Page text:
Half an hour later, when I pleaded tiredness from the stream of interviews and meetings that had filled the day, I tumbled out onto the street. The journo followed me out, helping me with a cab, and explaining that this was not a typical club. No, most people here liked proper techno, real dance music, and were...younger. He nodded decisively and shook me by the hand very formally.

I've never seen quite so many adverts in one city. Almost every inch is filled with logos downtown: on huge hoardings, plastered up the side of skyscrapers, propped in the gaps that remain. The beige tower block hotel (allegedly popular with the russian mafia despite, or perhaps because of, the brown swirly interiors) has a monumental Pepsi logo ascending its side, and a vast mobile phone logo on the front that dwarfs the hotel's own sign.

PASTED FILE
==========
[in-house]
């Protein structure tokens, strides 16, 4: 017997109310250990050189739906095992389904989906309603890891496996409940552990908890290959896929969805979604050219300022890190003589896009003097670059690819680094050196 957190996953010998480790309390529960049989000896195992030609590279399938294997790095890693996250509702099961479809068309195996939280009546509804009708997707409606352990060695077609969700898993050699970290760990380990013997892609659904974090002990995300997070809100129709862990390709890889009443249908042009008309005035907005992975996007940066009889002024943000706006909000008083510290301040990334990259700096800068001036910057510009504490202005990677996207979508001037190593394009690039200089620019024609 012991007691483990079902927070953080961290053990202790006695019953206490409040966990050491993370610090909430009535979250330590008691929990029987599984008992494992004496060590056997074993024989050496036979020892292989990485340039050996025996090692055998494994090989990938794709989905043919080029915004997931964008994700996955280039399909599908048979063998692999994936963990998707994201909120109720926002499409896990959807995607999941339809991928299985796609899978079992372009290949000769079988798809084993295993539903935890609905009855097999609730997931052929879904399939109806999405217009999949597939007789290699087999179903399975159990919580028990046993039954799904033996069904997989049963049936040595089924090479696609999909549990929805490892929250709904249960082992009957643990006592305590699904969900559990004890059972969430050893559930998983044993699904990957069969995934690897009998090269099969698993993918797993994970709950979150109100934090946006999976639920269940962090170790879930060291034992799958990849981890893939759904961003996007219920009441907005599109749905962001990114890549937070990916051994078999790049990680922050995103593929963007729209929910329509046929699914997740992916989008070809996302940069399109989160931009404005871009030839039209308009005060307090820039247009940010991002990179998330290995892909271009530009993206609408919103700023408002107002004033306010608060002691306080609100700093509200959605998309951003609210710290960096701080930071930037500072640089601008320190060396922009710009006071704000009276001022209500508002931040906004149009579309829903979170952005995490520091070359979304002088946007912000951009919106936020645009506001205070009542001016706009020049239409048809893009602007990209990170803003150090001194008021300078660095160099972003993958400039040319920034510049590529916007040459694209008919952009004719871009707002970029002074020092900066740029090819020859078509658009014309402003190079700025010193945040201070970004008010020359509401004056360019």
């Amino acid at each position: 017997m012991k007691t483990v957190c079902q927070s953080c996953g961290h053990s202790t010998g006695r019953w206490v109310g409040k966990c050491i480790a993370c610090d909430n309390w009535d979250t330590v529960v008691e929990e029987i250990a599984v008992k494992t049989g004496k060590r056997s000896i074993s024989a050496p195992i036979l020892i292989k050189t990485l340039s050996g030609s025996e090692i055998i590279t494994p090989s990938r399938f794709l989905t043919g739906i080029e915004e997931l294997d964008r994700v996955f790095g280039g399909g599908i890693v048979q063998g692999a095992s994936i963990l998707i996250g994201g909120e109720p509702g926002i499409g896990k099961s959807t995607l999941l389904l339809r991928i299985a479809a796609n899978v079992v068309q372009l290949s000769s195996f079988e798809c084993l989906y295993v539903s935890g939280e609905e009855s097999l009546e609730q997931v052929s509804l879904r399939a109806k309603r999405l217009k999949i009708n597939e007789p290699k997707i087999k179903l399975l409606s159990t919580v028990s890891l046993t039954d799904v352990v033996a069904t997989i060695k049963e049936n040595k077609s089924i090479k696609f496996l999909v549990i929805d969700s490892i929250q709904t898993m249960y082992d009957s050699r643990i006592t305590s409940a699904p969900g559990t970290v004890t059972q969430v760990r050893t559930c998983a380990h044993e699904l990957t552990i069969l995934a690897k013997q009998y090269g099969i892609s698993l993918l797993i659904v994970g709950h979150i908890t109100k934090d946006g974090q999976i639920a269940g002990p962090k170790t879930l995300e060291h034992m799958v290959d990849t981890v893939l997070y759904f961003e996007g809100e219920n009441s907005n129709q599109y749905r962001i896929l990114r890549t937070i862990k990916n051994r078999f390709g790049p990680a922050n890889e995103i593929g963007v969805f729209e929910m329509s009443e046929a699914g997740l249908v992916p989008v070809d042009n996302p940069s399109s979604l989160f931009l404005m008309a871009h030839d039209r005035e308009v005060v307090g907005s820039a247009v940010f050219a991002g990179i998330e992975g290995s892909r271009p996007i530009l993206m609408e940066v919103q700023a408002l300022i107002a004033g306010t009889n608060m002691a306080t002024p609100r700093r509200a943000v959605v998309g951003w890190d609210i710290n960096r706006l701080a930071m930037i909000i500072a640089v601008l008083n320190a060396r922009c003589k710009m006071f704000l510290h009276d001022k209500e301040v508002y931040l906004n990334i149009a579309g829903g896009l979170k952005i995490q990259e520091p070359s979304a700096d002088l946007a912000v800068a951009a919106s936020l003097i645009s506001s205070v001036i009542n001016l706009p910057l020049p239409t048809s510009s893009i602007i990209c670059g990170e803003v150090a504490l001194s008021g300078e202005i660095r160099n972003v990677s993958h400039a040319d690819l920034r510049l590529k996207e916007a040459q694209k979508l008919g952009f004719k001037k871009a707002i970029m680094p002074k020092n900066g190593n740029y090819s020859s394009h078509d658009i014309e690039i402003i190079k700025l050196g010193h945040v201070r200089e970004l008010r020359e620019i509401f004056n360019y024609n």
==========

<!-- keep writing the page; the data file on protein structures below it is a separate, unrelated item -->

But that first evening, we (myself, and three work collegaues) spent the evening in the sort of all-american bar that can only exist outside america--every inch of wall space was filled with faux memorabilia of a dozen styles of music that should, could, never sit side by side in a thoughful environment (mingus next to the bangles next to springsteen, presided over by a skeleton harley made of flattened coke cans). The menu was no less diverse or awkward - cajun meets italian bumping into chinese on a pacific street corner (and being doused in local beer batter).

But you punch 7 holes in your tram ticket and admire the cultural palace that outvoted the potential city metro system (the russians offered a choice of just one of the as a gift to the people of warsaw) as you lurch from side to side and boggle at the proliferation of mobile phones, marks + spencers and lopsidedly shiny towers housing management consultants and speculate on the future fate of the miners.